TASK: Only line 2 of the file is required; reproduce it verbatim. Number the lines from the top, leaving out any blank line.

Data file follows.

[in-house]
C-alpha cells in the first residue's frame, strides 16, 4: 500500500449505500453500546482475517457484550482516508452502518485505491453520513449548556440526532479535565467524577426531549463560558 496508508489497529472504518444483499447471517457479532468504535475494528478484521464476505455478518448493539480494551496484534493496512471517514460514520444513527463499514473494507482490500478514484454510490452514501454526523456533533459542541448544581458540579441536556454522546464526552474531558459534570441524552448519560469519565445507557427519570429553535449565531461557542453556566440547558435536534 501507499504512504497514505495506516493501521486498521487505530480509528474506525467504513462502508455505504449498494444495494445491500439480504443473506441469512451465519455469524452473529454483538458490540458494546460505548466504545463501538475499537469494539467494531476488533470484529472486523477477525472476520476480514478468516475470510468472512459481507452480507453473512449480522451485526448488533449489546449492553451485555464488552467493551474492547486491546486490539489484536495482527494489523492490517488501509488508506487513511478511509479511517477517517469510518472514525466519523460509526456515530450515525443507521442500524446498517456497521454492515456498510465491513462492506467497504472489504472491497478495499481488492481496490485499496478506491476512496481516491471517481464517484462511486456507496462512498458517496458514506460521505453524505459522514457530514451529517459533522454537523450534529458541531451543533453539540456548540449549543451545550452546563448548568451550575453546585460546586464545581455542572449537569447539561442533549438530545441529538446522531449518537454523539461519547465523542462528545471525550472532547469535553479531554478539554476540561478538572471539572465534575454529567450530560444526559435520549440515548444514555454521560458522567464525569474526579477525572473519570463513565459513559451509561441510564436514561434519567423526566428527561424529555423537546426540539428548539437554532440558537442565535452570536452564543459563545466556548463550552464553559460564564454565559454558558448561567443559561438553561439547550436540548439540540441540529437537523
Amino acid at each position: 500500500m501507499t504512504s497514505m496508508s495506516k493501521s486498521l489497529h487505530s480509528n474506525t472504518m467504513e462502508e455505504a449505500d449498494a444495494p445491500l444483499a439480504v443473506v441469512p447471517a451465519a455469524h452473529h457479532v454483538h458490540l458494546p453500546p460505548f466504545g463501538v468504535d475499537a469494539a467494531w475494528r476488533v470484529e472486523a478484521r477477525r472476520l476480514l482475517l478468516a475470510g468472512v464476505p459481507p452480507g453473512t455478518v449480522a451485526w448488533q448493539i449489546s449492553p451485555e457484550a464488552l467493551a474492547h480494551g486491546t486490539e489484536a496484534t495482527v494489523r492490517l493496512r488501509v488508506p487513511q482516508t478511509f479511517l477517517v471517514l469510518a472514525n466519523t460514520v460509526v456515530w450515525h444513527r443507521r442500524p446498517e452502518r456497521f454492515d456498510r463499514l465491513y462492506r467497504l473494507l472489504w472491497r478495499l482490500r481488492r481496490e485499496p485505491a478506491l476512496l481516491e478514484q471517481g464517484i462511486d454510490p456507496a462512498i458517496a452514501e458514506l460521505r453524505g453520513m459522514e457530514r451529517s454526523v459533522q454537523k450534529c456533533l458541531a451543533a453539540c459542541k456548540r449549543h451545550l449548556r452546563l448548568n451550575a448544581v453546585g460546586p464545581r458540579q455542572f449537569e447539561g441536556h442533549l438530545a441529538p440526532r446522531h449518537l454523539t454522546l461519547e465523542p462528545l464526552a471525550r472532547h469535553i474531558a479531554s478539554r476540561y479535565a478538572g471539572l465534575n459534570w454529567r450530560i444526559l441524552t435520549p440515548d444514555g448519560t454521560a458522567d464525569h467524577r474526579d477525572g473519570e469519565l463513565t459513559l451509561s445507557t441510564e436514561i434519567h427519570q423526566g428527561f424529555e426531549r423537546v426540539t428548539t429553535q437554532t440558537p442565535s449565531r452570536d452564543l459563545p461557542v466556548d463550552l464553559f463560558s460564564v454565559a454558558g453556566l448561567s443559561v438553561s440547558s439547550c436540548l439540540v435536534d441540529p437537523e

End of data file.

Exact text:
C-alpha cells in the first residue's frame, strides 16, 4: 500500500449505500453500546482475517457484550482516508452502518485505491453520513449548556440526532479535565467524577426531549463560558 496508508489497529472504518444483499447471517457479532468504535475494528478484521464476505455478518448493539480494551496484534493496512471517514460514520444513527463499514473494507482490500478514484454510490452514501454526523456533533459542541448544581458540579441536556454522546464526552474531558459534570441524552448519560469519565445507557427519570429553535449565531461557542453556566440547558435536534 501507499504512504497514505495506516493501521486498521487505530480509528474506525467504513462502508455505504449498494444495494445491500439480504443473506441469512451465519455469524452473529454483538458490540458494546460505548466504545463501538475499537469494539467494531476488533470484529472486523477477525472476520476480514478468516475470510468472512459481507452480507453473512449480522451485526448488533449489546449492553451485555464488552467493551474492547486491546486490539489484536495482527494489523492490517488501509488508506487513511478511509479511517477517517469510518472514525466519523460509526456515530450515525443507521442500524446498517456497521454492515456498510465491513462492506467497504472489504472491497478495499481488492481496490485499496478506491476512496481516491471517481464517484462511486456507496462512498458517496458514506460521505453524505459522514457530514451529517459533522454537523450534529458541531451543533453539540456548540449549543451545550452546563448548568451550575453546585460546586464545581455542572449537569447539561442533549438530545441529538446522531449518537454523539461519547465523542462528545471525550472532547469535553479531554478539554476540561478538572471539572465534575454529567450530560444526559435520549440515548444514555454521560458522567464525569474526579477525572473519570463513565459513559451509561441510564436514561434519567423526566428527561424529555423537546426540539428548539437554532440558537442565535452570536452564543459563545466556548463550552464553559460564564454565559454558558448561567443559561438553561439547550436540548439540540441540529437537523